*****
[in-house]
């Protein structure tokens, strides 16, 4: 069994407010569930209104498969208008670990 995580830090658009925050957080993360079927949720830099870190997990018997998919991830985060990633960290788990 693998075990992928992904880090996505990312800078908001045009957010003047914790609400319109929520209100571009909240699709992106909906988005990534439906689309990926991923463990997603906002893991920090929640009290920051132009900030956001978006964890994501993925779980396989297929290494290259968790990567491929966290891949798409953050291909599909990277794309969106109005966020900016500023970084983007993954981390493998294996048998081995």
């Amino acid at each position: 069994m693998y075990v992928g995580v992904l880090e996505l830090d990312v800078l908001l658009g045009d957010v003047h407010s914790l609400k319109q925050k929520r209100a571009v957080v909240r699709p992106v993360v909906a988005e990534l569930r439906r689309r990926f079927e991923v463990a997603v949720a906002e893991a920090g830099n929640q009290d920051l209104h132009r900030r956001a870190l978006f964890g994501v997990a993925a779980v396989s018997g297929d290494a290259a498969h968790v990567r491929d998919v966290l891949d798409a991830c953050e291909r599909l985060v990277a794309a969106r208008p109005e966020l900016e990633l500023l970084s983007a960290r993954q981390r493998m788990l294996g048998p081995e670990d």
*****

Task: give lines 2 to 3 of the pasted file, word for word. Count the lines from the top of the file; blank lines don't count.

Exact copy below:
């Protein structure tokens, strides 16, 4: 069994407010569930209104498969208008670990 995580830090658009925050957080993360079927949720830099870190997990018997998919991830985060990633960290788990 693998075990992928992904880090996505990312800078908001045009957010003047914790609400319109929520209100571009909240699709992106909906988005990534439906689309990926991923463990997603906002893991920090929640009290920051132009900030956001978006964890994501993925779980396989297929290494290259968790990567491929966290891949798409953050291909599909990277794309969106109005966020900016500023970084983007993954981390493998294996048998081995």
């Amino acid at each position: 069994m693998y075990v992928g995580v992904l880090e996505l830090d990312v800078l908001l658009g045009d957010v003047h407010s914790l609400k319109q925050k929520r209100a571009v957080v909240r699709p992106v993360v909906a988005e990534l569930r439906r689309r990926f079927e991923v463990a997603v949720a906002e893991a920090g830099n929640q009290d920051l209104h132009r900030r956001a870190l978006f964890g994501v997990a993925a779980v396989s018997g297929d290494a290259a498969h968790v990567r491929d998919v966290l891949d798409a991830c953050e291909r599909l985060v990277a794309a969106r208008p109005e966020l900016e990633l500023l970084s983007a960290r993954q981390r493998m788990l294996g048998p081995e670990d």